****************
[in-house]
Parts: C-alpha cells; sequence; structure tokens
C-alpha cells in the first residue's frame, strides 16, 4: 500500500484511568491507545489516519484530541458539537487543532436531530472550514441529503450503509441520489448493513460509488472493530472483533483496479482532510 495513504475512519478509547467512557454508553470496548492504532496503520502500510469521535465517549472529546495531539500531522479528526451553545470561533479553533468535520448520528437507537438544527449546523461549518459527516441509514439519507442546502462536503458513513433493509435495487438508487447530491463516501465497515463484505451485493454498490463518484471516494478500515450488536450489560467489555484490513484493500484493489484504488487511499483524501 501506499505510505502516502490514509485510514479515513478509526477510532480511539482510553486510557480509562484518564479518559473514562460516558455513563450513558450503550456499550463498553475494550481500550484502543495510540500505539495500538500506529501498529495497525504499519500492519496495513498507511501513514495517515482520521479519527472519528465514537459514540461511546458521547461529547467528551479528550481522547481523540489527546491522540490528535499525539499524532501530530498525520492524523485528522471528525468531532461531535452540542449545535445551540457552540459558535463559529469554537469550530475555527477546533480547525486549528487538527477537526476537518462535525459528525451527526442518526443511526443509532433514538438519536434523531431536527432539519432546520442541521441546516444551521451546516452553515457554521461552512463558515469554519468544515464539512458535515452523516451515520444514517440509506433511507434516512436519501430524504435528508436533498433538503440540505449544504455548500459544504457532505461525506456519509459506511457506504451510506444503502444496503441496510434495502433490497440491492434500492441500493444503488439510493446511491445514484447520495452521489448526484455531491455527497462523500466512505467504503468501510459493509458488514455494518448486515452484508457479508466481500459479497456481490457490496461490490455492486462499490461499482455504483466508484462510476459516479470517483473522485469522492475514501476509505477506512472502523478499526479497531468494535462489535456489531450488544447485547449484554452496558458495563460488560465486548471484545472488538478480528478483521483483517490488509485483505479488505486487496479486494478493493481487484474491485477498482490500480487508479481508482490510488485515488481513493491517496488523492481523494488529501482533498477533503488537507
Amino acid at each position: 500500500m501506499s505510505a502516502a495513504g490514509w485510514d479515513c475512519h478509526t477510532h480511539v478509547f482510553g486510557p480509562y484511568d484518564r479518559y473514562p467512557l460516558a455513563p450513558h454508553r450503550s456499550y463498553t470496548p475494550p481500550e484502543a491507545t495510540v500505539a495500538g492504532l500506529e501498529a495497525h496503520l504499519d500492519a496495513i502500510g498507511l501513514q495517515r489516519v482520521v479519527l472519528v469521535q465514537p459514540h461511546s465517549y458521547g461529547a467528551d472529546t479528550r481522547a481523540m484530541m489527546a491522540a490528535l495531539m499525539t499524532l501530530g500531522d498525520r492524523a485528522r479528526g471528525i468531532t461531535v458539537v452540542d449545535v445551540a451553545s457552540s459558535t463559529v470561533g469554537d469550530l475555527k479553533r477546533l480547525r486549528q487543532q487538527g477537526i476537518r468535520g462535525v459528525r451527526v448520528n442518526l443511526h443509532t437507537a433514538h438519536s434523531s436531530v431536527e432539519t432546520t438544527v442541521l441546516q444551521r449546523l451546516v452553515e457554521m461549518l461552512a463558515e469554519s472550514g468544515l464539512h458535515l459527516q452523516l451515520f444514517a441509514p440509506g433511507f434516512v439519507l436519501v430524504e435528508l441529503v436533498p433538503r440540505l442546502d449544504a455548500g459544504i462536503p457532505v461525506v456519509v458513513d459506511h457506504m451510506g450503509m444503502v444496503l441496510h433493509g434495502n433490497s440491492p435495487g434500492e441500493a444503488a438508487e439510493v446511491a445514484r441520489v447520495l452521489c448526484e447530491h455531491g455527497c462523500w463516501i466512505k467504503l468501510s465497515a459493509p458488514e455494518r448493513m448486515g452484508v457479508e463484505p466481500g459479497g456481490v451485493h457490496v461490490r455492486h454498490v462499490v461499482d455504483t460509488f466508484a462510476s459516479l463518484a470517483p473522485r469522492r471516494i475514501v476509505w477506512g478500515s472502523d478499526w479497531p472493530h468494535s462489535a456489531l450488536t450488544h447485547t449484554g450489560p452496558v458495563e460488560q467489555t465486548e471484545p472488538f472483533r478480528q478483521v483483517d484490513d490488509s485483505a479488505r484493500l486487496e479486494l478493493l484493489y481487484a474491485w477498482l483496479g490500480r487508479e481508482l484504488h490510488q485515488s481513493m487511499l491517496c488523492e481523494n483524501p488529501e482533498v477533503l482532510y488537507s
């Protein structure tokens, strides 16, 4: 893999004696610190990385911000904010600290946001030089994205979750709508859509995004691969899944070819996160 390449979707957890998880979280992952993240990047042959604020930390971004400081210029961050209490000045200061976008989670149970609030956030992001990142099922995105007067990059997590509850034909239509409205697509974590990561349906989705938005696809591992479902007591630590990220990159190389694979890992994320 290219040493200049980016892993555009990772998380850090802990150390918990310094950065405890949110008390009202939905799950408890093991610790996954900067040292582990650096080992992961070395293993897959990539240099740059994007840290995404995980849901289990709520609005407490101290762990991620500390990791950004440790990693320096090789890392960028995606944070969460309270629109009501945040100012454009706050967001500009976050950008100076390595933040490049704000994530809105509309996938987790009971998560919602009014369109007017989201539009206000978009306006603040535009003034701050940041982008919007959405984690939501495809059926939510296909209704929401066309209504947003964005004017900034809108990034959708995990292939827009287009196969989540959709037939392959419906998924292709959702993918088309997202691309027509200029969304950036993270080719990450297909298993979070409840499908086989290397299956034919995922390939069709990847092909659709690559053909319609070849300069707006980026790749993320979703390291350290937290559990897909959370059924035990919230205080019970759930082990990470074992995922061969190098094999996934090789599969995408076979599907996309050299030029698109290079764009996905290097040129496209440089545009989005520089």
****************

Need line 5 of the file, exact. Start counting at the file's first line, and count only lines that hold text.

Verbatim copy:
């Protein structure tokens, strides 16, 4: 893999004696610190990385911000904010600290946001030089994205979750709508859509995004691969899944070819996160 390449979707957890998880979280992952993240990047042959604020930390971004400081210029961050209490000045200061976008989670149970609030956030992001990142099922995105007067990059997590509850034909239509409205697509974590990561349906989705938005696809591992479902007591630590990220990159190389694979890992994320 290219040493200049980016892993555009990772998380850090802990150390918990310094950065405890949110008390009202939905799950408890093991610790996954900067040292582990650096080992992961070395293993897959990539240099740059994007840290995404995980849901289990709520609005407490101290762990991620500390990791950004440790990693320096090789890392960028995606944070969460309270629109009501945040100012454009706050967001500009976050950008100076390595933040490049704000994530809105509309996938987790009971998560919602009014369109007017989201539009206000978009306006603040535009003034701050940041982008919007959405984690939501495809059926939510296909209704929401066309209504947003964005004017900034809108990034959708995990292939827009287009196969989540959709037939392959419906998924292709959702993918088309997202691309027509200029969304950036993270080719990450297909298993979070409840499908086989290397299956034919995922390939069709990847092909659709690559053909319609070849300069707006980026790749993320979703390291350290937290559990897909959370059924035990919230205080019970759930082990990470074992995922061969190098094999996934090789599969995408076979599907996309050299030029698109290079764009996905290097040129496209440089545009989005520089």